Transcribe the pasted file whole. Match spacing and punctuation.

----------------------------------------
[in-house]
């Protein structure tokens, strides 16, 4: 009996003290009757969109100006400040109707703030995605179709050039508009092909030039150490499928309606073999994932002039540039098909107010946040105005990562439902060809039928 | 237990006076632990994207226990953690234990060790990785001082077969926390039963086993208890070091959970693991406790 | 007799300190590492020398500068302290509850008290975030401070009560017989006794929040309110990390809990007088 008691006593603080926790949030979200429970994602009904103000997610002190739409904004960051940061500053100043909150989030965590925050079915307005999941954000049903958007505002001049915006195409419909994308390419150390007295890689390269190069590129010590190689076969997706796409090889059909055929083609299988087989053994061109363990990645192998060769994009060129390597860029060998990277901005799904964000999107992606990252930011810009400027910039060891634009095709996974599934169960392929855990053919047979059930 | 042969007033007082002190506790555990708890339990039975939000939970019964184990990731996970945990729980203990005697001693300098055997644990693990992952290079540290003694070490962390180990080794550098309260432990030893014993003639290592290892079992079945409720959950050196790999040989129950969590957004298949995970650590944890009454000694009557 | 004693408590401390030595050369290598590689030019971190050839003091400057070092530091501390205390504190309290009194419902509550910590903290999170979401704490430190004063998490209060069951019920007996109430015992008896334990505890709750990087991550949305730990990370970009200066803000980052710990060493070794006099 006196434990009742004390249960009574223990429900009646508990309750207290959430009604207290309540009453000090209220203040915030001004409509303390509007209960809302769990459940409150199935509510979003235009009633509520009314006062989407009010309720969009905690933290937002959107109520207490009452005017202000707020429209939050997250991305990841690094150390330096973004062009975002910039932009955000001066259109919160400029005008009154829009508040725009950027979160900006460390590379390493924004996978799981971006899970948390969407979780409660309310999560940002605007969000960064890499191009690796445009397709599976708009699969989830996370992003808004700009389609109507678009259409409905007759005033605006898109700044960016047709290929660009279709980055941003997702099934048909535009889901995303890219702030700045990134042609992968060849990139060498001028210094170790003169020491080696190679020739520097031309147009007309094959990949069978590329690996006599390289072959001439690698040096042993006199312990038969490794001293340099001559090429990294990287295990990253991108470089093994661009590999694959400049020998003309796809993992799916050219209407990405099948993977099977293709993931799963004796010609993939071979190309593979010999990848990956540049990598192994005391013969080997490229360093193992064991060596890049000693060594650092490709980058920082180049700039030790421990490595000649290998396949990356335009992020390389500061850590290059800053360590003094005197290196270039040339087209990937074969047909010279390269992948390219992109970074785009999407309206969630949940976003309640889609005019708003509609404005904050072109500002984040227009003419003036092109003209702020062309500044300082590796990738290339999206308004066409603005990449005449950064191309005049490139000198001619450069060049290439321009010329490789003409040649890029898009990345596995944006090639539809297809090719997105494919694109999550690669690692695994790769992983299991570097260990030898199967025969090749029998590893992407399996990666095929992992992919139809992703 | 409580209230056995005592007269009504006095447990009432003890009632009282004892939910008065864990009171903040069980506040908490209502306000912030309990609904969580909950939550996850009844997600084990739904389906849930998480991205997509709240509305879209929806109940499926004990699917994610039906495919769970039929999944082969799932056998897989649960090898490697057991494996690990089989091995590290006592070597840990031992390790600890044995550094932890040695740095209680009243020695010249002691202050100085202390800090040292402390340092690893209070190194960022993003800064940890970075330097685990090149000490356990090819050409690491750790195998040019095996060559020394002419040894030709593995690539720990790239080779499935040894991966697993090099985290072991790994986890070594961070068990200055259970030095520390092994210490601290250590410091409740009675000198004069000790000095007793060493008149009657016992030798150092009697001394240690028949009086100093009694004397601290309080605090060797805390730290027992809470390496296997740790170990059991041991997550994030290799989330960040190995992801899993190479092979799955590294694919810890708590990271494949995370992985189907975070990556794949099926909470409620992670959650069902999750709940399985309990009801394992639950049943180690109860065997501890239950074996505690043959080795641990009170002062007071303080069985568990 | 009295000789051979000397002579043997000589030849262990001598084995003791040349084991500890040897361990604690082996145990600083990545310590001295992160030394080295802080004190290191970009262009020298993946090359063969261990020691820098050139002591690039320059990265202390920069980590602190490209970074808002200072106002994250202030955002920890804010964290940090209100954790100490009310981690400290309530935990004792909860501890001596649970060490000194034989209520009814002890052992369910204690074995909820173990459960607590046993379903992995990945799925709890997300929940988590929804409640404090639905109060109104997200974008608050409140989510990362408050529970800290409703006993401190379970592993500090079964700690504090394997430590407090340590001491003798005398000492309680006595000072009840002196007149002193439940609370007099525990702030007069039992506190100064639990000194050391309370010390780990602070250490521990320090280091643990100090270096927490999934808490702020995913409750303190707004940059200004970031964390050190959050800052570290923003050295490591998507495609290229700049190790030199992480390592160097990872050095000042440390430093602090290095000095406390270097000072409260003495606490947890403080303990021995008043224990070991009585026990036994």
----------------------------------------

[in-house]
């Protein structure tokens, strides 16, 4: 009996003290009757969109100006400040109707703030995605179709050039508009092909030039150490499928309606073999994932002039540039098909107010946040105005990562439902060809039928 | 237990006076632990994207226990953690234990060790990785001082077969926390039963086993208890070091959970693991406790 | 007799300190590492020398500068302290509850008290975030401070009560017989006794929040309110990390809990007088 008691006593603080926790949030979200429970994602009904103000997610002190739409904004960051940061500053100043909150989030965590925050079915307005999941954000049903958007505002001049915006195409419909994308390419150390007295890689390269190069590129010590190689076969997706796409090889059909055929083609299988087989053994061109363990990645192998060769994009060129390597860029060998990277901005799904964000999107992606990252930011810009400027910039060891634009095709996974599934169960392929855990053919047979059930 | 042969007033007082002190506790555990708890339990039975939000939970019964184990990731996970945990729980203990005697001693300098055997644990693990992952290079540290003694070490962390180990080794550098309260432990030893014993003639290592290892079992079945409720959950050196790999040989129950969590957004298949995970650590944890009454000694009557 | 004693408590401390030595050369290598590689030019971190050839003091400057070092530091501390205390504190309290009194419902509550910590903290999170979401704490430190004063998490209060069951019920007996109430015992008896334990505890709750990087991550949305730990990370970009200066803000980052710990060493070794006099 006196434990009742004390249960009574223990429900009646508990309750207290959430009604207290309540009453000090209220203040915030001004409509303390509007209960809302769990459940409150199935509510979003235009009633509520009314006062989407009010309720969009905690933290937002959107109520207490009452005017202000707020429209939050997250991305990841690094150390330096973004062009975002910039932009955000001066259109919160400029005008009154829009508040725009950027979160900006460390590379390493924004996978799981971006899970948390969407979780409660309310999560940002605007969000960064890499191009690796445009397709599976708009699969989830996370992003808004700009389609109507678009259409409905007759005033605006898109700044960016047709290929660009279709980055941003997702099934048909535009889901995303890219702030700045990134042609992968060849990139060498001028210094170790003169020491080696190679020739520097031309147009007309094959990949069978590329690996006599390289072959001439690698040096042993006199312990038969490794001293340099001559090429990294990287295990990253991108470089093994661009590999694959400049020998003309796809993992799916050219209407990405099948993977099977293709993931799963004796010609993939071979190309593979010999990848990956540049990598192994005391013969080997490229360093193992064991060596890049000693060594650092490709980058920082180049700039030790421990490595000649290998396949990356335009992020390389500061850590290059800053360590003094005197290196270039040339087209990937074969047909010279390269992948390219992109970074785009999407309206969630949940976003309640889609005019708003509609404005904050072109500002984040227009003419003036092109003209702020062309500044300082590796990738290339999206308004066409603005990449005449950064191309005049490139000198001619450069060049290439321009010329490789003409040649890029898009990345596995944006090639539809297809090719997105494919694109999550690669690692695994790769992983299991570097260990030898199967025969090749029998590893992407399996990666095929992992992919139809992703 | 409580209230056995005592007269009504006095447990009432003890009632009282004892939910008065864990009171903040069980506040908490209502306000912030309990609904969580909950939550996850009844997600084990739904389906849930998480991205997509709240509305879209929806109940499926004990699917994610039906495919769970039929999944082969799932056998897989649960090898490697057991494996690990089989091995590290006592070597840990031992390790600890044995550094932890040695740095209680009243020695010249002691202050100085202390800090040292402390340092690893209070190194960022993003800064940890970075330097685990090149000490356990090819050409690491750790195998040019095996060559020394002419040894030709593995690539720990790239080779499935040894991966697993090099985290072991790994986890070594961070068990200055259970030095520390092994210490601290250590410091409740009675000198004069000790000095007793060493008149009657016992030798150092009697001394240690028949009086100093009694004397601290309080605090060797805390730290027992809470390496296997740790170990059991041991997550994030290799989330960040190995992801899993190479092979799955590294694919810890708590990271494949995370992985189907975070990556794949099926909470409620992670959650069902999750709940399985309990009801394992639950049943180690109860065997501890239950074996505690043959080795641990009170002062007071303080069985568990 | 009295000789051979000397002579043997000589030849262990001598084995003791040349084991500890040897361990604690082996145990600083990545310590001295992160030394080295802080004190290191970009262009020298993946090359063969261990020691820098050139002591690039320059990265202390920069980590602190490209970074808002200072106002994250202030955002920890804010964290940090209100954790100490009310981690400290309530935990004792909860501890001596649970060490000194034989209520009814002890052992369910204690074995909820173990459960607590046993379903992995990945799925709890997300929940988590929804409640404090639905109060109104997200974008608050409140989510990362408050529970800290409703006993401190379970592993500090079964700690504090394997430590407090340590001491003798005398000492309680006595000072009840002196007149002193439940609370007099525990702030007069039992506190100064639990000194050391309370010390780990602070250490521990320090280091643990100090270096927490999934808490702020995913409750303190707004940059200004970031964390050190959050800052570290923003050295490591998507495609290229700049190790030199992480390592160097990872050095000042440390430093602090290095000095406390270097000072409260003495606490947890403080303990021995008043224990070991009585026990036994």